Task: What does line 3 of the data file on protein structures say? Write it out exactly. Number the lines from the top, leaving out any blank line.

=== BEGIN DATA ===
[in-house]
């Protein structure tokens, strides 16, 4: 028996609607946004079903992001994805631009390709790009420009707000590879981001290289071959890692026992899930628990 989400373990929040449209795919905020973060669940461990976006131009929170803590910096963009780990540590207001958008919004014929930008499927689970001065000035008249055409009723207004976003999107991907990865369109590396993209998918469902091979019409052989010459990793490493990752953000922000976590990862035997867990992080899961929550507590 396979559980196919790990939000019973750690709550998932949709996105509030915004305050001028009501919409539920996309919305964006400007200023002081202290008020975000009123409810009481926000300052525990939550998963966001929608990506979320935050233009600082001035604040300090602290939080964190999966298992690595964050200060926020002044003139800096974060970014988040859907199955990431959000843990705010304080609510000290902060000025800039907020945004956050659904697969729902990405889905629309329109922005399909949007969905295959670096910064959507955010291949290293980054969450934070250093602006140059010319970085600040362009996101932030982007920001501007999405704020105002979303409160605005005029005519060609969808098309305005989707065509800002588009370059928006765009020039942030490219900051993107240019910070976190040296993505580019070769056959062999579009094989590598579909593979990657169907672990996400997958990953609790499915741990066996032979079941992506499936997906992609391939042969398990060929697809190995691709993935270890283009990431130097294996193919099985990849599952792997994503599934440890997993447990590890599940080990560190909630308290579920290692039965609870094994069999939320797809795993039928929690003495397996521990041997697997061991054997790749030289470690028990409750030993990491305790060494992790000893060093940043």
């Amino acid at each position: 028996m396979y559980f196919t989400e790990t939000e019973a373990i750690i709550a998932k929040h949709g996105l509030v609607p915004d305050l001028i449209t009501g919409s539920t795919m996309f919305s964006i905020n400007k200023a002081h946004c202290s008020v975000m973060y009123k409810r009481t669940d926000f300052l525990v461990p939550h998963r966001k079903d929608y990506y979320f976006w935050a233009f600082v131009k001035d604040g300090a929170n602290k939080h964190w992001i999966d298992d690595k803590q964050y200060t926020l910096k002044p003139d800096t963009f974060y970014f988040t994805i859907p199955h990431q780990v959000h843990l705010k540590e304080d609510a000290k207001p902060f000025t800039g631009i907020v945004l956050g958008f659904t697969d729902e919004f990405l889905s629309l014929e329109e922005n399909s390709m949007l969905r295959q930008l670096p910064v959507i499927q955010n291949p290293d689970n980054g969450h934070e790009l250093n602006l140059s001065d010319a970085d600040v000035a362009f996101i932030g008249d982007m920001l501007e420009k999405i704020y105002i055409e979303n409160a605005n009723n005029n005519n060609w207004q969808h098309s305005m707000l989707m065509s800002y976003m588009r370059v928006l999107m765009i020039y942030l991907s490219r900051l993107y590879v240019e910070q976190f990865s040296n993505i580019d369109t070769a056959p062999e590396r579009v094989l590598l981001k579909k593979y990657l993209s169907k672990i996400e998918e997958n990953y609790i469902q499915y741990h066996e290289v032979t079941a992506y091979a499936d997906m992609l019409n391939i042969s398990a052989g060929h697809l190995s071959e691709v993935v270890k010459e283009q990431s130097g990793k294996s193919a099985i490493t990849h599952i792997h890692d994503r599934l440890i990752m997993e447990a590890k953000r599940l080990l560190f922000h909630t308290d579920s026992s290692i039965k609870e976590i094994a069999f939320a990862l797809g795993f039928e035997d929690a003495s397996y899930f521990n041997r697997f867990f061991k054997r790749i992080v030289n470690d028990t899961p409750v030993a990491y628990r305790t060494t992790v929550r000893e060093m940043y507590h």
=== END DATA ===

């Amino acid at each position: 028996m396979y559980f196919t989400e790990t939000e019973a373990i750690i709550a998932k929040h949709g996105l509030v609607p915004d305050l001028i449209t009501g919409s539920t795919m996309f919305s964006i905020n400007k200023a002081h946004c202290s008020v975000m973060y009123k409810r009481t669940d926000f300052l525990v461990p939550h998963r966001k079903d929608y990506y979320f976006w935050a233009f600082v131009k001035d604040g300090a929170n602290k939080h964190w992001i999966d298992d690595k803590q964050y200060t926020l910096k002044p003139d800096t963009f974060y970014f988040t994805i859907p199955h990431q780990v959000h843990l705010k540590e304080d609510a000290k207001p902060f000025t800039g631009i907020v945004l956050g958008f659904t697969d729902e919004f990405l889905s629309l014929e329109e922005n399909s390709m949007l969905r295959q930008l670096p910064v959507i499927q955010n291949p290293d689970n980054g969450h934070e790009l250093n602006l140059s001065d010319a970085d600040v000035a362009f996101i932030g008249d982007m920001l501007e420009k999405i704020y105002i055409e979303n409160a605005n009723n005029n005519n060609w207004q969808h098309s305005m707000l989707m065509s800002y976003m588009r370059v928006l999107m765009i020039y942030l991907s490219r900051l993107y590879v240019e910070q976190f990865s040296n993505i580019d369109t070769a056959p062999e590396r579009v094989l590598l981001k579909k593979y990657l993209s169907k672990i996400e998918e997958n990953y609790i469902q499915y741990h066996e290289v032979t079941a992506y091979a499936d997906m992609l019409n391939i042969s398990a052989g060929h697809l190995s071959e691709v993935v270890k010459e283009q990431s130097g990793k294996s193919a099985i490493t990849h599952i792997h890692d994503r599934l440890i990752m997993e447990a590890k953000r599940l080990l560190f922000h909630t308290d579920s026992s290692i039965k609870e976590i094994a069999f939320a990862l797809g795993f039928e035997d929690a003495s397996y899930f521990n041997r697997f867990f061991k054997r790749i992080v030289n470690d028990t899961p409750v030993a990491y628990r305790t060494t992790v929550r000893e060093m940043y507590h």